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A welding machine, a microwave oven, a computer, a power supply, a TV are such different electrical appliances, but each of them has a transformer. How to ring the windings and measure the voltage produced by the blackhawk supply transformer, how to calculate the permissible power and what is the no-load current – questions to which you will receive comprehensive answers and several practical tips for working with transformers.
How to calculate transformer windings
In this example, 220/18 = 12.22 is the ratio of the number of turns of the windings and this is the value of the transformation ratio.
Knowing the transformation ratio, this number can be used to calculate the number of turns of the transformer. If you change the windings, that is, apply 220 volts to the secondary winding, with the primary you get 2688 volts – but it is recommended, the trans will burn out immediately or knock out the machine in the dashboard.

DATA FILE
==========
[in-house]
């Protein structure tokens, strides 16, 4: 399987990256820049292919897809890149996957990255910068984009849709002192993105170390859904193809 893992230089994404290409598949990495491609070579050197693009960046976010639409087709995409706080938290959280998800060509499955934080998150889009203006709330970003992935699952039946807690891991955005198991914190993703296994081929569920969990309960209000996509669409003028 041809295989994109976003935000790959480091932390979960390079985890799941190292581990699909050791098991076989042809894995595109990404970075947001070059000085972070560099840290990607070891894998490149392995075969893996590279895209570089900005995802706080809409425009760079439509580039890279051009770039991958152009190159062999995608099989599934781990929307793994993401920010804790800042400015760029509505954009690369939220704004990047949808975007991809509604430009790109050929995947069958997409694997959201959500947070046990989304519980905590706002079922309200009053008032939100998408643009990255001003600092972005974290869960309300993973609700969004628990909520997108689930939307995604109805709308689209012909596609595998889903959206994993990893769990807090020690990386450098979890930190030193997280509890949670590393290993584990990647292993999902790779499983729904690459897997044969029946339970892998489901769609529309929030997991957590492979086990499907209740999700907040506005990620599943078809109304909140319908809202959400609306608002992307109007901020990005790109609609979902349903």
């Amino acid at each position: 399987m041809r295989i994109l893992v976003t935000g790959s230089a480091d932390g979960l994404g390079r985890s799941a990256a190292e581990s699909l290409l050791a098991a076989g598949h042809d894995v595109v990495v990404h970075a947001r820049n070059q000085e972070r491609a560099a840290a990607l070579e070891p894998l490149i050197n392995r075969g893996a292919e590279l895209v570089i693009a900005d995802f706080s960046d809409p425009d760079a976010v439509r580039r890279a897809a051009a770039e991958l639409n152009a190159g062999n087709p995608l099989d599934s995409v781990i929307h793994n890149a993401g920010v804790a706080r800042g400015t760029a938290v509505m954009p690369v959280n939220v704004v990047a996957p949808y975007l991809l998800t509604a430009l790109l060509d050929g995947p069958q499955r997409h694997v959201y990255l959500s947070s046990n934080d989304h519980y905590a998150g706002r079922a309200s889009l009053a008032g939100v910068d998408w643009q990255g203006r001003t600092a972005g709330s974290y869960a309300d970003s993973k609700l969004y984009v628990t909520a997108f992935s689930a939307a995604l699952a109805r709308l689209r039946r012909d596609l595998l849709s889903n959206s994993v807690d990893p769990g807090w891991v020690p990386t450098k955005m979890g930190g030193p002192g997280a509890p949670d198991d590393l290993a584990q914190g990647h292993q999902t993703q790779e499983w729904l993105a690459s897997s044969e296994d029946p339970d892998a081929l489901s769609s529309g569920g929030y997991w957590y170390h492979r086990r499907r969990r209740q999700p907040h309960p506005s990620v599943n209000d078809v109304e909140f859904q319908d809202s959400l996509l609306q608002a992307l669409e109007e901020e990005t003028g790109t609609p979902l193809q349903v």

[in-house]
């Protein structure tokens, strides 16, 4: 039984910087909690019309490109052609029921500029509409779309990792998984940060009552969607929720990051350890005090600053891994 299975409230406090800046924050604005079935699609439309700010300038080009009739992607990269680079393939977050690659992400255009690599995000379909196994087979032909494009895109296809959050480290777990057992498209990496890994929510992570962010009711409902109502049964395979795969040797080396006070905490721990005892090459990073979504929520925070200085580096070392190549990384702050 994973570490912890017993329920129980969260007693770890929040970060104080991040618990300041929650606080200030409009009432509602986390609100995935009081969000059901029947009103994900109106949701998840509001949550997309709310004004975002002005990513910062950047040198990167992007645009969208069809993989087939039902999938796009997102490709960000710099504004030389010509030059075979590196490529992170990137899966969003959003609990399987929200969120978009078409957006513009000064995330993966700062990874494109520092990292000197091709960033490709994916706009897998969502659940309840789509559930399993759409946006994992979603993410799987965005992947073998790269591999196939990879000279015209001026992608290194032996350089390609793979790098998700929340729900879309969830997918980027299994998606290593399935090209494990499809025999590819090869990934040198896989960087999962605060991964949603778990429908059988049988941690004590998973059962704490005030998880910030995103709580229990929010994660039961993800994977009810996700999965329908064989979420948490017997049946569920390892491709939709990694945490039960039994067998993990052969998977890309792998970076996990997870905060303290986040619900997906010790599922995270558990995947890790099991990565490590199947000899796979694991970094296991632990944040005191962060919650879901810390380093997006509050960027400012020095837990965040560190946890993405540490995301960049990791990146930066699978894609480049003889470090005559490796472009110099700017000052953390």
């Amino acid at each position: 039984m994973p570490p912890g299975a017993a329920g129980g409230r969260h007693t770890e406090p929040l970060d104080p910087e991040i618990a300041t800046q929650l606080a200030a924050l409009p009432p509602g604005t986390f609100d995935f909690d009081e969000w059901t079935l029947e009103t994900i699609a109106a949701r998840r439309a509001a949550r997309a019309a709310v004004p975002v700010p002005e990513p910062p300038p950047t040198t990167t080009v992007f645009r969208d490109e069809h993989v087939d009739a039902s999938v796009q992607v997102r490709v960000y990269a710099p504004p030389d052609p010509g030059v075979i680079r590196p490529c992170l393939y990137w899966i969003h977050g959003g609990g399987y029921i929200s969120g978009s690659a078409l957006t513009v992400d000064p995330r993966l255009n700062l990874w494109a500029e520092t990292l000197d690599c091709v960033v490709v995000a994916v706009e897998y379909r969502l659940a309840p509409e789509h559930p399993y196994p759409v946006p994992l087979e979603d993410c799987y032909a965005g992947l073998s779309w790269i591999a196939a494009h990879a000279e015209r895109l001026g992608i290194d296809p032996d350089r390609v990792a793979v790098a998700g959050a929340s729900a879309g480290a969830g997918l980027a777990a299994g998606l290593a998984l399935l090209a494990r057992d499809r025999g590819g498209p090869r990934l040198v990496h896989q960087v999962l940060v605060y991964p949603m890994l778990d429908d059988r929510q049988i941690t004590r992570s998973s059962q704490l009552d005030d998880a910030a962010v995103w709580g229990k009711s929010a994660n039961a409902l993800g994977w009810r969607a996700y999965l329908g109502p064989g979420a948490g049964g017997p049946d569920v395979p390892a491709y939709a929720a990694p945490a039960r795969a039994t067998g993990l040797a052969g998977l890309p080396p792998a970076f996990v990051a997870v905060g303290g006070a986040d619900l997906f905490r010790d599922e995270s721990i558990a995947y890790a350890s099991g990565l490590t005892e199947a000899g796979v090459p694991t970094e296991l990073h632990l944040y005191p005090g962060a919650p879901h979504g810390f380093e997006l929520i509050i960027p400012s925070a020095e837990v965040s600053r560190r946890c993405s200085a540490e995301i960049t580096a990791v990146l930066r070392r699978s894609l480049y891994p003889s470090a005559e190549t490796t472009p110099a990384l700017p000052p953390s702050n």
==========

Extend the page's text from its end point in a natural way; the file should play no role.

Let’s say you know that there are 2200 turns in the primary winding of the trance, and how many turns should there be in the secondary winding to get 18 volts? It’s simple, 18 (voltage in volts) * 12.22 (transformation ratio) = 220 turns.
How to distinguish the primary from the secondary in a transformer
There are three main features of the primary winding of a transformer:
- In a step-down transformer, the resistance of the primary winding is significantly higher than that of the secondary.
- As a rule, the primary winding is wound with a thinner wire.
- The primary trance winding is wound closer to the magnetic circuit to increase the efficiency of the transformer.
- If the transformer is soldered into the circuit, you can look at the terminals. In the secondary winding, as a rule, a diode bridge is turned on, followed by a large electrolytic capacitor (from 1000 μF).
How does a transformer work?
The simplest transformer is two independent windings connected by a magnetic circuit. A magnetic field is created in the first winding, then it is transmitted through the magnetic circuit to the second winding, in which, depending on the transformation ratio, it increases or decreases.